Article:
Harlan Coben’s first novel for young adults starts off fast and keeps going strong until the end of the story. Mickey Bolitar had a happy, globe-trotting family who was settling down in one spot while Mickey completed high school. But now due to a series of family tragedies—his father was killed in a car accident , and his mother is spending time in rehab to shake her drug habit brought on by the accident, Mickey finds himself living with his uncle Myron. On his way to school one morning, Mickey sees the Bat Lady, an old woman who lives in a run down, dilapidated old house in town. She tells him his father is not dead, but when Mickey tries to talk to her more, she disappears. Strangely enough the one girl at school Mickey finds attractive also disappears. But when Mickey tries to find out more about Ashley and her disappearance, he learns more than he bargained for about Ashley, the Bat Lady and his own family. He meets an eccentric cast of characters in town, from Spoon who has a tendency to spout tidbits of odd information at the wrong time to Ema, a self-proclaimed “fat girl” who dresses all in black, is covered in tattoos and has some secrets of her own to Rachel, the hottest girl in the school, who seems to have eyes only for Mickey. Myron Bolitar, the protagonist in Coben’s adult mystery series and Mickey’s uncle , has a supporting role in this story. He is trying to take care of Mickey but doesn’t really know how to be a parent so Mickey is given more freedom than most teens, therefore, giving him the opportunity to search for answers. Edgy and action- filled, the novel has interesting, likeable characters without provocative scenes or language and should fly off the shelves with readers of both sexes. The ending ties up some of the loose ends in the story but very definitely leaves the reader hanging for a sequel. Hopefully this will be first in a long series of Mickey Bolitar mysteries!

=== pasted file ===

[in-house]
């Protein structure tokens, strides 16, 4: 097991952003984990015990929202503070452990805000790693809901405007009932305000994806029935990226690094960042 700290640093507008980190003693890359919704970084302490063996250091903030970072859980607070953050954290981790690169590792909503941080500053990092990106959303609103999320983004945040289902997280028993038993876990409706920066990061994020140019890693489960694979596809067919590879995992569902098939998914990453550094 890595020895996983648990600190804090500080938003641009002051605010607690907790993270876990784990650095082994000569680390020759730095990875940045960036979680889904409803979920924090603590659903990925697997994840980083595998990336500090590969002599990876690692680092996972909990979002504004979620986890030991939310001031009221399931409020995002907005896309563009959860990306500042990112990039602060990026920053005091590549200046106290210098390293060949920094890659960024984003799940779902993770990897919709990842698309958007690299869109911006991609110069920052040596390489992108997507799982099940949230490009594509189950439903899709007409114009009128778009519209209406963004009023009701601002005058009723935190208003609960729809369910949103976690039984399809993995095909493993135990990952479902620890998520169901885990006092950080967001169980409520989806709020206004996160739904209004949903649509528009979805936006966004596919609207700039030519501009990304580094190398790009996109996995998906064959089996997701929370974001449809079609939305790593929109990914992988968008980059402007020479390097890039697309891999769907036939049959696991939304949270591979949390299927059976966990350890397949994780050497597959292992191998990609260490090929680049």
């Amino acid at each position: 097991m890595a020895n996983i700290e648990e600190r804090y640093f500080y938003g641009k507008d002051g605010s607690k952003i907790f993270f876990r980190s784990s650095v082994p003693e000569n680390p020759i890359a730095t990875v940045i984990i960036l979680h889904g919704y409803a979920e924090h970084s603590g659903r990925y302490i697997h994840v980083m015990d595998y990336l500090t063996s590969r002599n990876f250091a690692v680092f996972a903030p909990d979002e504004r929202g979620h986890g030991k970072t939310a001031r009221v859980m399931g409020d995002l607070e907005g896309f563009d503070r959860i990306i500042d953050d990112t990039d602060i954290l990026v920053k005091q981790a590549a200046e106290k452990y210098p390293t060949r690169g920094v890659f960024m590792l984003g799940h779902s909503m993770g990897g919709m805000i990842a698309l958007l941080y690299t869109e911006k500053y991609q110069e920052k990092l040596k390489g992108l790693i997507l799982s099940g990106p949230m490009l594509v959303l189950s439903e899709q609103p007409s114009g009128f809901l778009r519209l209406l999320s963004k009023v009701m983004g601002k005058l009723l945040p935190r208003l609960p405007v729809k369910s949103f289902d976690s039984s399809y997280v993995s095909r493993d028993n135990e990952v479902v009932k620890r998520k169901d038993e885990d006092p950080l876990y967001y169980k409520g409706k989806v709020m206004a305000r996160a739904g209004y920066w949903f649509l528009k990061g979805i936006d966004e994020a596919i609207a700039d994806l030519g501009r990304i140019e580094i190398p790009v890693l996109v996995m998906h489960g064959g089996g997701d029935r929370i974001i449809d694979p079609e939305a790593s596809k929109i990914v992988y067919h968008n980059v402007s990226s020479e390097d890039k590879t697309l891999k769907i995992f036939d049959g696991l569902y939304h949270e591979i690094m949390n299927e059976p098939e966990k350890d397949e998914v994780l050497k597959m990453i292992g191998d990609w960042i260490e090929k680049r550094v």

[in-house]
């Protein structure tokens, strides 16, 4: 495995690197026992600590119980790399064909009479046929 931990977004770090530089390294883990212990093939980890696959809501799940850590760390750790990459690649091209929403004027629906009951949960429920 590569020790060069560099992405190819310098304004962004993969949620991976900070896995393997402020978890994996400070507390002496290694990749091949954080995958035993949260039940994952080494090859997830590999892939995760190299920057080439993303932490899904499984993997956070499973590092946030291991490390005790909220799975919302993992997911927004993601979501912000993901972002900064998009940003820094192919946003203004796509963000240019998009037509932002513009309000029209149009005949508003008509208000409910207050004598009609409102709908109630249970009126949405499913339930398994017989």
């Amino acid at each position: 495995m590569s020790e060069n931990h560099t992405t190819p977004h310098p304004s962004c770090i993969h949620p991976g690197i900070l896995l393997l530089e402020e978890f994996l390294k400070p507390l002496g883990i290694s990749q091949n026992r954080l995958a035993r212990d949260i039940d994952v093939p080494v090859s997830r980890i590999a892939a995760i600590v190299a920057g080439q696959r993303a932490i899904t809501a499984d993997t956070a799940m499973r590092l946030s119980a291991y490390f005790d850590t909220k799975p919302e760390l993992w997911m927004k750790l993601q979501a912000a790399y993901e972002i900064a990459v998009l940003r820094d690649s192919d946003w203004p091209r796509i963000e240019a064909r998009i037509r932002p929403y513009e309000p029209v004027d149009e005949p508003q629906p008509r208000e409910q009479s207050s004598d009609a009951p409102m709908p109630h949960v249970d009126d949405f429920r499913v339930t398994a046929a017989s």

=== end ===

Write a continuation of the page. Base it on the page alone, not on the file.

Monday, July 18, 2011


This site is my page to share books and reviews. Many of my reviews have been published in School Library Journal over the past years.

I have been a teacher and librarian for more than 30 years. My primary focus in reviewing has always been YA literature but I am looking to expand my horizons. Please contact me if you have need of a reviewer for any writings.

Spy by Anna Myers

From School Library Journal
Grade 5–8—Myers's novel about Nathan Hale shows the human side of history by using fictional characters to tell a story of everyday people caught up in monumental events. The perspective switches between that of Hale, a young schoolteacher, and his student Jonah, a 12-year-old orphan taken in by Nathan's wealthy cousin, Samuel. All of New London, CT, is talking about the dumping of British tea into Boston Harbor, and the townspeople are slowly dividing themselves into loyalists and patriots. Though Mr. Samuel is a Tory, Jonah is unsure of his own feelings. Eventually, Nathan joins General Washington's army as an officer and reluctantly agrees to take the dishonorable assignment of spying on British troops in New York City. Meanwhile, Samuel moves his family there, seeking a haven from the persecution loyalists are receiving. When Jonah runs into Nathan and confronts him, Nathan feels forced to reveal the truth about his work. Thinking his mentor deceitful, a devastated Jonah spills the story to Samuel. Soon after, Nathan is arrested, charged with treason, and sentenced to hang. Though Samuel suddenly has the money to journey to England, Jonah, feeling responsible for his teacher's death, instead heads for Washington's army. Set against clearly delineated historical events, the story employs personal thoughts and feelings to show the conflicts facing the colonists. This well-written novel is a good supplement to American history studies.—Diana Pierce, Leander High School, TX